My last suggestion is that opposition or rejection by a local group does not disqualify you from practicing Witchcraft and there is more to the Craft than sitting in front of a computer. There are certain Pagan practices that require a long and somewhat formalized study period, or certain covens that exist that will want you to follow a degree plan or jump through certain hoops. All of that is fine. However, if it doesn’t suit you, understand that it doesn’t mean you can’t do what you want. Even those members of the most defined and restrictive groups are doing his or her individual thing within those respective groups. If you share your solitary experience with an online group, for example, and several people bock at what you’re doing, keep in mind that those are opinions. Also, it is often worth regarding what the person is saying, even if he or she is not saying tactfully. Sometimes great ideas come from what is hard to hear. And while not all of us have vast landscapes and groves within which to practice our own Crafts, there is more to being a Witch or Pagan than sitting in front of a computer and reading about it or typing about it. In terms of actual spiritual and religious practice, one can make something happen even within the confines of a tiny powder room. Keep your practice real, front and center, and worth your time and effort. It pays off.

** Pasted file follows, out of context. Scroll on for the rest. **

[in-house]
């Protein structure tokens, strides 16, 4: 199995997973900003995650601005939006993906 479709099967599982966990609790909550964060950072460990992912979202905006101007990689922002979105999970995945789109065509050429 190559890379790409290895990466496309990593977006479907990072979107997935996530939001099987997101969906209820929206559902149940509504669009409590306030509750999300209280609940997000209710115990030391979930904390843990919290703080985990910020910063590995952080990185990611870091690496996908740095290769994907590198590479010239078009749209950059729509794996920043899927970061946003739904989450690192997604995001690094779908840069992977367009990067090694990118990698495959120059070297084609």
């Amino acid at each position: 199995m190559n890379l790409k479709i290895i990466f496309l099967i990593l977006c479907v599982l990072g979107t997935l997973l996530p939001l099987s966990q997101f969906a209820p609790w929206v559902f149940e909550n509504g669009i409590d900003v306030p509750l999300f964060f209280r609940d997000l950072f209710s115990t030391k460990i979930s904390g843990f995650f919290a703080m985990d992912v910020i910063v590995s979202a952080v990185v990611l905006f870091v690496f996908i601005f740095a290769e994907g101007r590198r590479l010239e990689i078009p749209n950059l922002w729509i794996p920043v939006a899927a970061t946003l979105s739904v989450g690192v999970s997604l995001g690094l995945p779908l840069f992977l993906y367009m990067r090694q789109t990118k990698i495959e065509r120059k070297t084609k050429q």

In summary, I wanted to throw these few suggestions and ideas out there because, at least in our region, we noticed some trends and felt we had enough time and experience (and numbers of people dealt with) to make some non-professional and generalized observations. These thoughts are certainly not meant to offend and we hope the root of what is being presented is helpful. Enjoy your time in the Craft, make it substantial and, for the sake of the Pagan community in its entirety, please be a thinking and active participant. Look out for the best interest of others with whom you are working and take care to protect them from your own “funk”, if need be. Help will be there from the group, but try to address problems that require professional help prior to engaging a religion (meaning any religion) . Remember, there are tons of people who find religion in a jail cell or hospital bed. That works for some, but keep in mind what of yourself you are introducing into a group. Think, know yourself and practice love.